While there are many factors contributing to the scourge of gun violence in the United States, one thing is clear: The data—and the majority of Americans—support laws that sensibly restrict access to firearms under certain conditions.
"We have evidence-based solutions that exist right now that are supported by the majority of Americans from a range of backgrounds and experiences," said Cassandra Crifasi, director of research and policy at the Johns Hopkins Center for Gun Violence Solutions. "We have the tools, we have the support, and we need to act."
Crifasi and four of her colleagues from the Center for Gun Violence Solutions discussed the policies that are proven to decrease gun violence while also receiving significant public support during a virtual briefing Thursday hosted by Johns Hopkins University. They discussed topics including proven methods for reducing gun violence in schools, the intricacies of extreme risk protection orders, and the various effects gun laws have on democratic participation.
But they were united in presenting the facts supported by their gun policy research—particularly the demonstrated effectiveness of proposed policies, and their support among Americans.
Daniel Webster, co-director of the Center for Gun Violence Solutions and a longtime gun policy researcher and expert, began by describing laws that are proven to be ineffective at curbing gun violence and in fact demonstrably increase incidents of firearm fatalities and injuries. Laws that allow individuals to buy firearms despite recent histories of violence, for example, or allow the purchase of firearms by individuals under 21 "facilitate gun violence," he said. Similarly, laws allowing 18-year-olds to buy firearms increase suicides. Likewise, laws that enable people to carry a gun without training, background checks, or a license—so-called permitless carry laws—have been shown to increase violent crime.
But when laws are in place that restrict firearm purchases or remove firearms from individuals who pose a risk to others, gun deaths decrease.
"Laws that temporarily bar individuals convicted of violent misdemeanors or those who are under restraining orders for domestic violence [from purchasing or possessing firearms], we found, reduce homicides," he said, adding, "initial studies are very encouraging and demonstrate that these laws can interrupt planned mass shootings, political violence, and, more commonly, suicide attempts."
And these proven policies, said Crifasi, are not nearly as divisive as the media portrays them to be. Since 2013, the center has regularly conducted a national survey on gun policy, focusing on questions that get to the heart of how Americans feel about gun policies.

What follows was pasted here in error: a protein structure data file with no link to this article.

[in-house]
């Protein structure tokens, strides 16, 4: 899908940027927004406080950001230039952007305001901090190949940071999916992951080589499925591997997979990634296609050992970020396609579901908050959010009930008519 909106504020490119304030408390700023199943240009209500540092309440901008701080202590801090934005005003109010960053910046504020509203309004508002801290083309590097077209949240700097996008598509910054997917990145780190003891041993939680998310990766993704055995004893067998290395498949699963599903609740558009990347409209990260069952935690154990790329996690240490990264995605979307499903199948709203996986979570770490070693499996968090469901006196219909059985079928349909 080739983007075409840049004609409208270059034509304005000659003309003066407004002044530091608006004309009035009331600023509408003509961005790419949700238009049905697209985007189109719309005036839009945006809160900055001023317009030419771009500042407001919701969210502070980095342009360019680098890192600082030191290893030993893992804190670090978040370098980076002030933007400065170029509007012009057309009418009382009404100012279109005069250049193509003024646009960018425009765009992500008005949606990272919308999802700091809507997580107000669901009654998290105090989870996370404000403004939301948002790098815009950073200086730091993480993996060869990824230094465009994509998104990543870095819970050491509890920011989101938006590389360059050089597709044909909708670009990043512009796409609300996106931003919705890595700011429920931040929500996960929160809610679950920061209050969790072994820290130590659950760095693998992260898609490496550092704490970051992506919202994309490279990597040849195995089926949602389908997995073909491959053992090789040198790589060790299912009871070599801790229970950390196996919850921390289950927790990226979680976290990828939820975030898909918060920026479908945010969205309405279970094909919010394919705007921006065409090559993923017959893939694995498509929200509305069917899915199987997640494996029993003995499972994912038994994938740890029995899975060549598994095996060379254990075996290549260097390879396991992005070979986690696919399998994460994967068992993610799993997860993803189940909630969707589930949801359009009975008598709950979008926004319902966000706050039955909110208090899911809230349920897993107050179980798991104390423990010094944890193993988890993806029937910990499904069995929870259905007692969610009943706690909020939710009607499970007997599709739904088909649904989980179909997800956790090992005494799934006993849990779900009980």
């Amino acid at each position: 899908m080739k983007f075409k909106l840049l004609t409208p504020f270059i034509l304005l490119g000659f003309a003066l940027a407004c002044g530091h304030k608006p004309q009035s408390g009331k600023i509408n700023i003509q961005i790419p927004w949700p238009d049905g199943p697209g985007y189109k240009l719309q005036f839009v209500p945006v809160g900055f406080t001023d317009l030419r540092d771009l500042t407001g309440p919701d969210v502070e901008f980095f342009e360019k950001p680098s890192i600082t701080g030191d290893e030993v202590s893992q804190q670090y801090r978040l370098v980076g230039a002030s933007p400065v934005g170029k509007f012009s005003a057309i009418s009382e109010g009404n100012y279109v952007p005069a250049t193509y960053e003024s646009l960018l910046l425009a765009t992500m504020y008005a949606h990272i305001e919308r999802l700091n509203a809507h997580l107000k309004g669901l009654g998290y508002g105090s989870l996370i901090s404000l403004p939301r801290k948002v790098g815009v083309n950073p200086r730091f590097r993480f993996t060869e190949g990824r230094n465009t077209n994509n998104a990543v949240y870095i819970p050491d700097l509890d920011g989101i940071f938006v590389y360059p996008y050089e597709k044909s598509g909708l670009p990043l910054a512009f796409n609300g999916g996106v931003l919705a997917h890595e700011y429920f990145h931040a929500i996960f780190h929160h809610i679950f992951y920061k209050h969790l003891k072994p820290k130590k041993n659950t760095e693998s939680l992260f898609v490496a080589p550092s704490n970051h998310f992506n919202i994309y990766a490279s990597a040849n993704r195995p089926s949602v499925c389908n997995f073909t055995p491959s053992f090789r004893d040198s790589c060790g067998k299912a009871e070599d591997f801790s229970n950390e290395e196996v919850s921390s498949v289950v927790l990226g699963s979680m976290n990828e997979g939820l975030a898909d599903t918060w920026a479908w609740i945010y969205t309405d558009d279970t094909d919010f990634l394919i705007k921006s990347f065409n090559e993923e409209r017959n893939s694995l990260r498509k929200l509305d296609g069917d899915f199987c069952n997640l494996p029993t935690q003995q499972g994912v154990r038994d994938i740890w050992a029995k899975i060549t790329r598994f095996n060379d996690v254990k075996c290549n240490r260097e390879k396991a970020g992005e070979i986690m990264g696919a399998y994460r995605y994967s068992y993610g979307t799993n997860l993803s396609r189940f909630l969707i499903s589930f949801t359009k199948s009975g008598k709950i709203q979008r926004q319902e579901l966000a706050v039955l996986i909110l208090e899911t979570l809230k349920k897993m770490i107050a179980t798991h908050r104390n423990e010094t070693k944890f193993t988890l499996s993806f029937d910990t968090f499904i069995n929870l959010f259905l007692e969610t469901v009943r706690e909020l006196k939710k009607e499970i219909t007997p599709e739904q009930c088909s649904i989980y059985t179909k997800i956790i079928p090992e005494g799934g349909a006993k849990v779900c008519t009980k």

"Many Americans, including the majority of gun owners, support evidence-based policy," she said.
Of those policies, Crifasi said:
- Laws requiring a gun purchaser to obtain a license from law enforcement to verify their identity and ensure they're not prohibited are supported by more than 75% of Americans, 63% of gun owners, and 70% of Republicans
- Laws that allow for the temporary removal of firearms during elevated risk are supported by more than 75% of Americans, more than two-thirds of gun owners, and 75% of Republicans
- Laws prohibiting gun possession by individuals who are subject to a temporary domestic violence restraining order are supported by 81% of Americans, 74% of gun owners, and 80% of Republicans
- Laws prohibiting the possession or purchase of handguns by individuals under the age of 21 are supported by two-thirds of Americans and more than half of gun owners and Republicans
- Laws requiring purchasers of semiautomatic rifles to be at least 21 years old are supported by 73% of Americans, 60% of gun owners, and 70% of Republicans
Permissive gun laws, Crifasi said, are also less popular. Only about 25% of Americans overall and a third of gun owners support gun-carrying on the grounds of K-12 schools, she said. "To put it another way, more than half of gun owners support restrictions on where they can carry guns," Crifasi said.
Similarly, states across the U.S. have lowered or removed restrictions for the concealed carry of firearms, including permitless carry, Crifasi said, despite the lack of support for such policies. "Only 20% of Americans and less than a third of gun owners think it's a good idea to allow people to carry loaded, concealed handguns in public without a license," Crifasi said.
Despite this steady support for certain gun control measures, the challenge has consistently been translating that support into legislation by policymakers. "The narrative in our country is that there's a great divide by gun ownership or political party on solutions to gun violence, and that's why we can't get anything done," Crifasi said. "I say gun policy is mostly political among politicians."
Joining Crifasi and Webster for the virtual virtual briefing were fellow Center for Gun Violence Solutions core faculty members Shannon Frattaroli, professor in the Department of Health Policy and Management and Bloomberg School of Public Health, and Odis Johnson, executive director of the Johns Hopkins Center for Safe and Healthy Schools; and Josh Horwitz, co-director of the Center for Gun Violence Solutions. The panel was moderated by Lainie Rutkow, vice provost for interdisciplinary initiatives, annd a professor at the Bloomberg School of Public Health.